processes. In support of this effort, the office of the deputy assistant
secretary of Defense (C3I Acquisition) will publish a DoD IRM Performance
Measures Guide in the third quarter of Fiscal Year 1996. It will contain a
minimum mandatory set of performance measures for nine IRM areas.
· Simplification of competition requirements to enhance efficiency in
award process while maintaining full competition.
The bill permits contracting officers to limit the number of bidders in the
competitive range to three when it will promote efficiency. Under the existing
law, a contracting officer had to look for the "natural break or grouping" to
determine the competitive range; those who should be considered further for
award. If there was any question whether a bidder should be included, the
bidder was kept in, in order to avoid a protest. Many contractors would
continue to incur bid and proposal costs, and DoD was forced to expend precious
resources evaluating bids that had no chance of winning. This new authority
enables agencies to expedite the procurement process, and allows bidders, which
do not have a chance of receiving the award, to save time and money by being
removed sooner rather than later in the process. The bill also raises the
approval levels for contract awards made using other than full and open
competition methods from $10 million to $50 million, eliminating for those
awards an additional but ineffective and time-consuming higher level review.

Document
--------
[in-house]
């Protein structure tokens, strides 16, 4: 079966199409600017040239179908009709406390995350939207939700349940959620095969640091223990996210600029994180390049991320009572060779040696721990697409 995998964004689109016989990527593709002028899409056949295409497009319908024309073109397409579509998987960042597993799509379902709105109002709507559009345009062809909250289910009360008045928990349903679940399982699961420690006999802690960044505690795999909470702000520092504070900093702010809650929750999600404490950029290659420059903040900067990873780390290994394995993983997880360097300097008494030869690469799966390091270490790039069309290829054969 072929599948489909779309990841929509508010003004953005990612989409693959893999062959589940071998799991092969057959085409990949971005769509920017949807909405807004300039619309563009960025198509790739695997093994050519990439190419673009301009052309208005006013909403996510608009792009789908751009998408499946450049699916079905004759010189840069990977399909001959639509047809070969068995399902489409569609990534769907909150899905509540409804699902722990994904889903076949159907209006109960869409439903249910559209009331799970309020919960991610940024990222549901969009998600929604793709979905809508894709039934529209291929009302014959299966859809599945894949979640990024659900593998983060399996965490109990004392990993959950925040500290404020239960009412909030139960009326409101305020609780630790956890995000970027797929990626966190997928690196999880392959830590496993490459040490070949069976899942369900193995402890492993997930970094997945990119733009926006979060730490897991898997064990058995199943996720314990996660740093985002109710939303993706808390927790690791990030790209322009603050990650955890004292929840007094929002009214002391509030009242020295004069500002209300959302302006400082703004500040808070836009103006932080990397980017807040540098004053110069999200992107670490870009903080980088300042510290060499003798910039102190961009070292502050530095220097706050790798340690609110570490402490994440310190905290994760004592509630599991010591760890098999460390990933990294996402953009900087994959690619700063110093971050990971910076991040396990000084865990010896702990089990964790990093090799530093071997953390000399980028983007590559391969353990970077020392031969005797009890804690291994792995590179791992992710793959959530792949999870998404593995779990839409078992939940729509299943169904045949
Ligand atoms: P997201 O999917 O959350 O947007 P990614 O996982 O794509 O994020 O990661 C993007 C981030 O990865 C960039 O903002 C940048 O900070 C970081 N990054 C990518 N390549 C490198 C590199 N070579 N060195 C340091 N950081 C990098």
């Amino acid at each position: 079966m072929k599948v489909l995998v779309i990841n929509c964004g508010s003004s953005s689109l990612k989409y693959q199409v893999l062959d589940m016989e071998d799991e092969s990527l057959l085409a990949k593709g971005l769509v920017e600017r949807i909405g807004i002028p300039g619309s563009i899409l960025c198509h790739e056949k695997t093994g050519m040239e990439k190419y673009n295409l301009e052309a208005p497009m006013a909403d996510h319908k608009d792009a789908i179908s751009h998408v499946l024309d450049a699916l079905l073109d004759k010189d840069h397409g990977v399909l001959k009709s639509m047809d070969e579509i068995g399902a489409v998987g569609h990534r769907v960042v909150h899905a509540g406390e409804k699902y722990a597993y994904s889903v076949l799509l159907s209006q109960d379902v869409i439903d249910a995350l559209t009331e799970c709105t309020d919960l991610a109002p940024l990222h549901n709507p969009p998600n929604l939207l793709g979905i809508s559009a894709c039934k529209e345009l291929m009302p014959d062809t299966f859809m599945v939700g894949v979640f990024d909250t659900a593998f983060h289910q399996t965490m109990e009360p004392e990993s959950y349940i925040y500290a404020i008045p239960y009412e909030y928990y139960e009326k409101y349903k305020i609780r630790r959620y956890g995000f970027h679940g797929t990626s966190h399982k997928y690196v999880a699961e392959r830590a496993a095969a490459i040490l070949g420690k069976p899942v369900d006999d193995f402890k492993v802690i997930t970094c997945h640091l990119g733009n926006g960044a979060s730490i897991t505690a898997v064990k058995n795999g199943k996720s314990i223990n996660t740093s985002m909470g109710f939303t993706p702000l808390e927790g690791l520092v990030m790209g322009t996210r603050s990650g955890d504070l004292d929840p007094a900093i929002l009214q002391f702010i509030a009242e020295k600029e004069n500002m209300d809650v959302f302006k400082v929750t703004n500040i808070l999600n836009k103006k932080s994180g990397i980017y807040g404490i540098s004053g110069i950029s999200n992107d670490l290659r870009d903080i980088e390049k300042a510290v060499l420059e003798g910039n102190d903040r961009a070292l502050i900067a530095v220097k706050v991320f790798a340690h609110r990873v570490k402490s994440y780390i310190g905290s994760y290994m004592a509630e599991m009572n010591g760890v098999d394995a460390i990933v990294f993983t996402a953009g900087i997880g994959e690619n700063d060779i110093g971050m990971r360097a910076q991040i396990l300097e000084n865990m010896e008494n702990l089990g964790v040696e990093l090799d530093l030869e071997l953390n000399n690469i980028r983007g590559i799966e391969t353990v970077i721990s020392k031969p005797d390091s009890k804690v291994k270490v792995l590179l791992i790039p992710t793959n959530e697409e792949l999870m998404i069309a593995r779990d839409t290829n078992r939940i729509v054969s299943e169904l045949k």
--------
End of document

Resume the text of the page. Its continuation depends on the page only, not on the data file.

· Rationalization of procurement integrity law and post-employment
The procurement integrity law is amended to focus on the improper disclosure or
obtaining of contract award information. Post-employment restrictions are
simpler and clearer, applying across the government to employees or officials
in procurements above $10 million. The new law is much more understandable and
will enhance the attractiveness of Federal service because individuals can be
more certain of their legal and ethical obligations in follow-on, private
· Simplification of commercial item buys
For a three year period, commercial items up to $5 million in contract value
can now be purchased using greatly simplified procedures. Further, burdensome
cost or pricing data requirements are lifted from all competitive commercial
item procurements. The government will be able to buy most commercial items
just like any other customer, without imposing virtually all government unique
Deputy Undersecretary of Defense for Acquisition Reform Colleen A. Preston
said, " The bill contains revolutionary breakthroughs. The first big step for
legislative reform was the Federal Acquisition Streamlining Act of 1994. Now
this bill shows that the spirit of acquisition reform is still going strong in
the Congress. This legislation will allow DoD to aggressively continue to
reform the acquisition process and become the smartest, most
efficient, and most responsive buyer of best-value goods and
services that meet our warfighters' needs."